07/24/2006, 00.00
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Islamabad plans changes to the Hudood Ordinances but will retain Islamic punishments

In spite of a national campaign by civil rights groups, the government has decided not to repeal the Hudood Ordinances and will in fact retain punishments taken from the Qur'an such as lashing and amputation. However, rape victims will no longer need eyewitnesses to make their case.

Islamabad (AsiaNews) – The Pakistani government has decided to retain all Islamic punishments provided for in the Hudood Ordinances; they include for example stoning to death (rajam), lashing and amputation. It has however proposed procedural changes regarding how they are enforced.

Pakistan's leading newspaper, the Daily Times has learnt that the Ministry of Law, Justice and Human Rights "has almost finalised the draft of a bill for amendments to the Hudood Ordinance of 1979, with the objective of removing all 'legal and procedural lacunae' in it. Sources in the ministry said that the bill was likely to be presented in the next session of the National Assembly."

The Islamic Hudood ordinances were approved in 1979 under General Zia-ul-Haq's military junta. They include four sections that regulate propriety, qazaf [false accusations of adultery], adultery and prohibitions that are binding to non-Muslims as well where alcohol and gambling are concerned. Everything falls under the general rule that, in court, non-Muslims must be tried by a Muslim judge and have a Muslim lawyer.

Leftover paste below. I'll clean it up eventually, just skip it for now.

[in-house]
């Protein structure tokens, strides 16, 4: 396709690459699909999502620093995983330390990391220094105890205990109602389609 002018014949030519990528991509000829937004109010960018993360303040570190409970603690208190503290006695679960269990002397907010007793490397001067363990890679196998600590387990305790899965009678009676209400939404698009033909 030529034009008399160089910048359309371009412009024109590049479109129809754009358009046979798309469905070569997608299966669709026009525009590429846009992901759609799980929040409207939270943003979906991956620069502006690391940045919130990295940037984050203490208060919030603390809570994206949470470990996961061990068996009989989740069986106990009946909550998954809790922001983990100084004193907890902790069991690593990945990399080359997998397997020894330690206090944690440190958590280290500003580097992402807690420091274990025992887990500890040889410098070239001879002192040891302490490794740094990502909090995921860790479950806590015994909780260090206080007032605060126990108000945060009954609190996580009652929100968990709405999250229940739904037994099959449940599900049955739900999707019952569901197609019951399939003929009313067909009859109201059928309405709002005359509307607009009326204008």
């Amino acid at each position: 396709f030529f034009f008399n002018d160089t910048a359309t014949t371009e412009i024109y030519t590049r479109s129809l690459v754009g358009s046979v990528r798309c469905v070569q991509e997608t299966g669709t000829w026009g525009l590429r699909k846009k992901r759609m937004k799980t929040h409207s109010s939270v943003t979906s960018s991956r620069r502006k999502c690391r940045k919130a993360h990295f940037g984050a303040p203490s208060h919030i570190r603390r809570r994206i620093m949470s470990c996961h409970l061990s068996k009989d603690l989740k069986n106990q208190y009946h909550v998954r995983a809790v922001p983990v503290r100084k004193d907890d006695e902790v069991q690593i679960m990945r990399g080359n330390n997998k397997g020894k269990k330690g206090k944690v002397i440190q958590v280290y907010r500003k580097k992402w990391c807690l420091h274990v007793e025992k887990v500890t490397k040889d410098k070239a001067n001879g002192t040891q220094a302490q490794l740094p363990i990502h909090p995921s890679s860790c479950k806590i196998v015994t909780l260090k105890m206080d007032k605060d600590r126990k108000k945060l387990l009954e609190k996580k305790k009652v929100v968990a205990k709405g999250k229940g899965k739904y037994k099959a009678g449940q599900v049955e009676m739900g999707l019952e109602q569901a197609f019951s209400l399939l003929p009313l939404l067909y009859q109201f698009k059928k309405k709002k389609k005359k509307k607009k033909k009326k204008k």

Ordinances make no distinction between adultery and rape. A woman rape victim who wants justice from the state must bring to an Islamic court four adult Muslim males to testify that the act was carried out using violence. Should the victim fail to produce these witnesses, she may find herself accused of adultery and imprisoned.

The decision to amend the Ordinances has provoked a fiery nationwide debate. At one end of the spectrum are Islamic extremists who claim it is a sacrilege to even think of removing laws inspired by the Qur'an.

At the other end, human and civil rights groups are calling for the total repeal—not just the amendment—of the laws, held to be draconian and increasingly abused to settle personal scores.

Even if the amendments are adopted, existing punishments (Hudood) will still be applicable in all cases, including rape, adultery and theft. Changes are only procedural as they relate to eyewitnesses, evidentiary rules and sentencing.

And women charged under the Hudood Ordinances may now be granted bail pending the trial. Hitherto they had to remain in prison, a situation that human rights groups had denounced because it left them vulnerable to abuses and to preventive prison terms that could last up to four years before they were ever tried.

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